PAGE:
It’s hot, and that’s a signal to many of us that it’s time to drop the jacket, undo the tie and get a little more comfortable at the office.
But don’t get too relaxed.
Just because it’s hotter isn’t an excuse to start wearing flip-flops, showing off cleavage or walking around the office with bare arms. It not only shows poor judgement about what’s appropriate at work, but it can affect your career by broadcasting that either you don’t care how you look or you don’t know any better.
Fashion faux pas: A miniskirt is as bad as wearing a tie with a short-sleeved shirt.
“People think about comfort, they don’t plan,” says corporate and personal image consultant Helen Perry—they don’t spend time on the weekends paying attention to their workday wardrobes, such as polishing shoes or taking their clothes to the dry- cleaner. “It takes a commitment to be well-dressed every day,” she adds.
Don’t make it too casual
It’s not just the clothing. It’s also the beach-like accessories that show up at the office during the summer, such as big earrings and fun shoes, says Wendy Boswell,
associate professor of management at the Mays Business School at Texas A&M University.
“It’s always surprising to me when people don’t notice that they’re dressing more casually,” says Boswell, who recommends taking cues from the attire of supervisors and managers.
Pamela McConathy, who owns the Foresight Communications Group, a public relations firm in Houston, agrees—and goes a step further. “In most cases, you need to take your cues from the company culture in which you are working,” she says. “Then, dress a step above that. You won’t go wrong.”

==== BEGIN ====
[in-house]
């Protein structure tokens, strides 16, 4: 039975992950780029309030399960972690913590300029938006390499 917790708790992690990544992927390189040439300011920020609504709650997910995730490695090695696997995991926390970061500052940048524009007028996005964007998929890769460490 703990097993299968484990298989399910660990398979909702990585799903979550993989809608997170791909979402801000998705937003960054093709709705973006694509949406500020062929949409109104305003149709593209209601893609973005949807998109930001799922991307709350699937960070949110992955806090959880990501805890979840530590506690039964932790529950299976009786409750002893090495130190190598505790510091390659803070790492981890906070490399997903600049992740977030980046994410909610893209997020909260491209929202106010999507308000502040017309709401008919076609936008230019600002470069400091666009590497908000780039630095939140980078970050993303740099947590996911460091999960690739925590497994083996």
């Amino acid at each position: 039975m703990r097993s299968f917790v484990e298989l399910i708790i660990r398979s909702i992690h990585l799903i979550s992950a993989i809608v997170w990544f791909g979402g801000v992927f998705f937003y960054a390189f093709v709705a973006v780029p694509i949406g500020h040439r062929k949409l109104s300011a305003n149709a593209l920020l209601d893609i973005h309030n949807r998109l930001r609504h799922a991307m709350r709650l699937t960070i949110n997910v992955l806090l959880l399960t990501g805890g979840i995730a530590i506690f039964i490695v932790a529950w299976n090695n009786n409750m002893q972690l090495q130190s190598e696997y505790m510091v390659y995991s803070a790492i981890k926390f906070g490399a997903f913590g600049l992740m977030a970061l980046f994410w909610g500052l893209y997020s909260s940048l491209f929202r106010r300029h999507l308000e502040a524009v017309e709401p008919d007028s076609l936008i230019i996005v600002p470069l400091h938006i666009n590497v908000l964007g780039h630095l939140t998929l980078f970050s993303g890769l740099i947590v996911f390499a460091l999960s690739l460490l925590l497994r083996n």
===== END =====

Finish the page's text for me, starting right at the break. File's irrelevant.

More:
Men should never wear a tie with a short-sleeved shirt. “It screams outdated nerd,” Perry says. Ditto for athletic shoes and sandals.
Looking professional doesn’t have to cost a lot, adds Perry, who recommends shopping at discount stores that sell professional clothes.
Also remember, there’s a difference between being stylish and professional, Boswell adds, a point that eludes some young employees who dress more to imitate celebrities than to fit in at their first job.
Unfortunately, women have a lot more ways to shoot themselves in the foot during the summer than men. In conservative workplaces, women need a jacket, even if it’s a soft cardigan—a third piece, Perry says. A jacket is a power accoutrement and gives the wearer a finished look.
“The more skin, the less power,” Perry says, referring to too-plunging necklines or too-short skirts for women. She’s been hearing complaints lately from executives at conservative suit-and-tie companies that female employees are shedding their jackets and walking around in sleeveless blouses. The effect is too revealing in a formal office culture.
Boswell recalls the Ally McBeal short-short skirts worn by the television lawyer that became a fashion statement and popped up at some work events, including hers. “It was a style, but it’s still a really short skirt,” says Boswell, adding that it’s not a good idea to show too much leg.
Regulate the dress code
So what do you do if you’ve got employees coming to work in see-through clothes or something similarly inappropriate? Or disrobing once they get there?
While some managers would use the opportunity to create a dress code, human resources consultant Kathleen Kelley suggests calling the offending employee in and explaining why the outfit doesn’t work.
“You won’t be able to regulate the world,” Kelley says. But you can remind employees that if you’d wear it at the beach, it probably doesn’t belong at the office.
©2010/THE NEW YORK TIMES
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